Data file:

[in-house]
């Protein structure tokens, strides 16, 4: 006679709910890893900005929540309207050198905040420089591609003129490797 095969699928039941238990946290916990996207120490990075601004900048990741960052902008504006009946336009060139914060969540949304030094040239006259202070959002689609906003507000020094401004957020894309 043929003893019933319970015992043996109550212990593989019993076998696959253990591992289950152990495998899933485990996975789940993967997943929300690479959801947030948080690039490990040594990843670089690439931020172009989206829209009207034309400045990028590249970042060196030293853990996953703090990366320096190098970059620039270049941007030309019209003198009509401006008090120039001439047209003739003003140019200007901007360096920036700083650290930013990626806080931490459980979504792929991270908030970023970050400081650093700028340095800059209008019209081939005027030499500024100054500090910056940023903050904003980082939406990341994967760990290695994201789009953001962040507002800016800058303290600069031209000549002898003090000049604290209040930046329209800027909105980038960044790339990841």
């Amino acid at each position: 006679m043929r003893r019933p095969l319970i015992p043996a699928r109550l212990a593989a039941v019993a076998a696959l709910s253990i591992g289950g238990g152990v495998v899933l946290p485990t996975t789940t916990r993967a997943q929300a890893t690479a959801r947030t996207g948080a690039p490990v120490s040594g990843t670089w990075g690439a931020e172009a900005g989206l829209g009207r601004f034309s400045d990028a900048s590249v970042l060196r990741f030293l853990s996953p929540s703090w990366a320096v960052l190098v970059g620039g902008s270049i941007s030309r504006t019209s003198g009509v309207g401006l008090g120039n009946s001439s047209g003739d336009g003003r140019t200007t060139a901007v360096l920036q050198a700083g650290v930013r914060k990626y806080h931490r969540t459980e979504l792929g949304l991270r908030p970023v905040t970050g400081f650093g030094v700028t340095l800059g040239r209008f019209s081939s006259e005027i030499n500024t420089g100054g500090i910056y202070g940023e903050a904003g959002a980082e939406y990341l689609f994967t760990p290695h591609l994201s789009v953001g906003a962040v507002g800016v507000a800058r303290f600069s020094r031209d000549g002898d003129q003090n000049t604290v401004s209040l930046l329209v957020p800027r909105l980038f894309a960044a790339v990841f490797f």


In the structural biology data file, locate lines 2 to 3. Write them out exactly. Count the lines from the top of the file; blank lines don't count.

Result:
């Protein structure tokens, strides 16, 4: 006679709910890893900005929540309207050198905040420089591609003129490797 095969699928039941238990946290916990996207120490990075601004900048990741960052902008504006009946336009060139914060969540949304030094040239006259202070959002689609906003507000020094401004957020894309 043929003893019933319970015992043996109550212990593989019993076998696959253990591992289950152990495998899933485990996975789940993967997943929300690479959801947030948080690039490990040594990843670089690439931020172009989206829209009207034309400045990028590249970042060196030293853990996953703090990366320096190098970059620039270049941007030309019209003198009509401006008090120039001439047209003739003003140019200007901007360096920036700083650290930013990626806080931490459980979504792929991270908030970023970050400081650093700028340095800059209008019209081939005027030499500024100054500090910056940023903050904003980082939406990341994967760990290695994201789009953001962040507002800016800058303290600069031209000549002898003090000049604290209040930046329209800027909105980038960044790339990841």
């Amino acid at each position: 006679m043929r003893r019933p095969l319970i015992p043996a699928r109550l212990a593989a039941v019993a076998a696959l709910s253990i591992g289950g238990g152990v495998v899933l946290p485990t996975t789940t916990r993967a997943q929300a890893t690479a959801r947030t996207g948080a690039p490990v120490s040594g990843t670089w990075g690439a931020e172009a900005g989206l829209g009207r601004f034309s400045d990028a900048s590249v970042l060196r990741f030293l853990s996953p929540s703090w990366a320096v960052l190098v970059g620039g902008s270049i941007s030309r504006t019209s003198g009509v309207g401006l008090g120039n009946s001439s047209g003739d336009g003003r140019t200007t060139a901007v360096l920036q050198a700083g650290v930013r914060k990626y806080h931490r969540t459980e979504l792929g949304l991270r908030p970023v905040t970050g400081f650093g030094v700028t340095l800059g040239r209008f019209s081939s006259e005027i030499n500024t420089g100054g500090i910056y202070g940023e903050a904003g959002a980082e939406y990341l689609f994967t760990p290695h591609l994201s789009v953001g906003a962040v507002g800016v507000a800058r303290f600069s020094r031209d000549g002898d003129q003090n000049t604290v401004s209040l930046l329209v957020p800027r909105l980038f894309a960044a790339v990841f490797f």